In this one-hour time exposure, the rotation of the Earth caused the stars to leave their curved trails on the film, all centered on the North Star, Polaris, the bright star near the center.
Tuesday, December 11, 2012
Jimmy Westlake's Celestial News column appears Tuesdays in the Steamboat Today.
Find more columns by Westlake here.
Unlike most other annual meteor showers that have been observed for centuries, the Geminid shower is a relative newcomer to our skies. No one reported seeing any Geminid meteors before the year 1862, but every December since that year, the Geminid shower has appeared on schedule and seems to be getting stronger and better each year.
The Geminid meteors also are unique because their parent body seems to be a rocky asteroid rather than an icy comet. In 1984, astronomers discovered a small object, about three miles across, orbiting along the same path as the dust swarm that generates our Geminid meteor shower. Now named Phaethon, this asteroid might well be a burned out comet in disguise — that is, a comet that has lost all of its ice after many passes around the sun and is now just the rocky skeleton of a once-active comet. The trail of dust particles that follows Phaethon around the sun could be a leftover from its comet days.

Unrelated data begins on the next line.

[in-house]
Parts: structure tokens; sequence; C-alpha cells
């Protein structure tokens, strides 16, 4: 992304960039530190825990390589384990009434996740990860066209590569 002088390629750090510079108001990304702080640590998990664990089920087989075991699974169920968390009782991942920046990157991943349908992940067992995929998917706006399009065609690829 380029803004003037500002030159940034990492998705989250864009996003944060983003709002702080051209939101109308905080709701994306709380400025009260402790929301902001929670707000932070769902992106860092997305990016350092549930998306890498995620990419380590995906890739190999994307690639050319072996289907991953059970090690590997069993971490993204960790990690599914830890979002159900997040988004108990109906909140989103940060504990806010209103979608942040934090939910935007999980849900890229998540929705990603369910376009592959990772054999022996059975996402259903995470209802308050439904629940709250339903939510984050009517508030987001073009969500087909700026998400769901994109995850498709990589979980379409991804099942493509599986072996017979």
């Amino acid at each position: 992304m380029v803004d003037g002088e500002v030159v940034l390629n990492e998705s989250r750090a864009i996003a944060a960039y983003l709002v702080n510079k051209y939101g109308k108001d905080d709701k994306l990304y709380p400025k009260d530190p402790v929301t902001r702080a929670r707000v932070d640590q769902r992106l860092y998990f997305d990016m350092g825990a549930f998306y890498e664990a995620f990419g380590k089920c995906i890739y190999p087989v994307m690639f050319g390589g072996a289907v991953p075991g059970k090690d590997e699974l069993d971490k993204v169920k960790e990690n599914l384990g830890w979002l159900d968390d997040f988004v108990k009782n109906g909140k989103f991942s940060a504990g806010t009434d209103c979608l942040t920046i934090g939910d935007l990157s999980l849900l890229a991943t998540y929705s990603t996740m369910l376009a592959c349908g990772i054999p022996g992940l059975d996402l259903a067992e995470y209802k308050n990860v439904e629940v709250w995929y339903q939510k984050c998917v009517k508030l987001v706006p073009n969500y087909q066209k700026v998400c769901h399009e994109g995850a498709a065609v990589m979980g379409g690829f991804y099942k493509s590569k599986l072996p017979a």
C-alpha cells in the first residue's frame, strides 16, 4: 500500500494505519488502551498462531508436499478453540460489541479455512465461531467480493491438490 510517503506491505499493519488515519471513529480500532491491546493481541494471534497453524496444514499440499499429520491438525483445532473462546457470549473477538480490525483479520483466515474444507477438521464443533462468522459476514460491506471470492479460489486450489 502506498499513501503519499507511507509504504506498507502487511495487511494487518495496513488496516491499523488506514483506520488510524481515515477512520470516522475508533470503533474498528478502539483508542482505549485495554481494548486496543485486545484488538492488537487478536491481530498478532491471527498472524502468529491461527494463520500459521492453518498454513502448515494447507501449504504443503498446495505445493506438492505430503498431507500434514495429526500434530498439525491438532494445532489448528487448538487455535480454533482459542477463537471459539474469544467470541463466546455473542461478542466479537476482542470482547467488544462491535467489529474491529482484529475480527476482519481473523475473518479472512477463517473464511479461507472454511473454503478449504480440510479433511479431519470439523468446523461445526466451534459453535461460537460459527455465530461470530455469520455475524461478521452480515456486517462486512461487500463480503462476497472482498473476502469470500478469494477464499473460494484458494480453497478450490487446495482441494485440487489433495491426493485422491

You can see a few Geminid meteors several days before and after the shower actually peaks in the predawn hours of Thursday and Friday. A single observer might see dozens of “shooting stars” or meteors each hour near the peak. The meteors will fan out from a point near the twin stars Castor and Pollux in the constellation Gemini, but they will be visible all across the sky.
Geminid meteors tend to be slower than the August Perseids or November Leonids, producing long, graceful streaks across the sky. This year, the moon is new on Thursday, leaving the sky nice and dark for meteor watching. Gemini is highest in our sky at about 2 a.m., so you’ll see the most meteors around that time.
So, bundle up against the cold, break out the hot cocoa, and enjoy the best meteor shower of 2012.
Professor Jimmy Westlake teaches astronomy and physics at Colorado Mountain College’s Alpine Campus. Check out Westlake’s astrophotography website at www.jwestlake.com.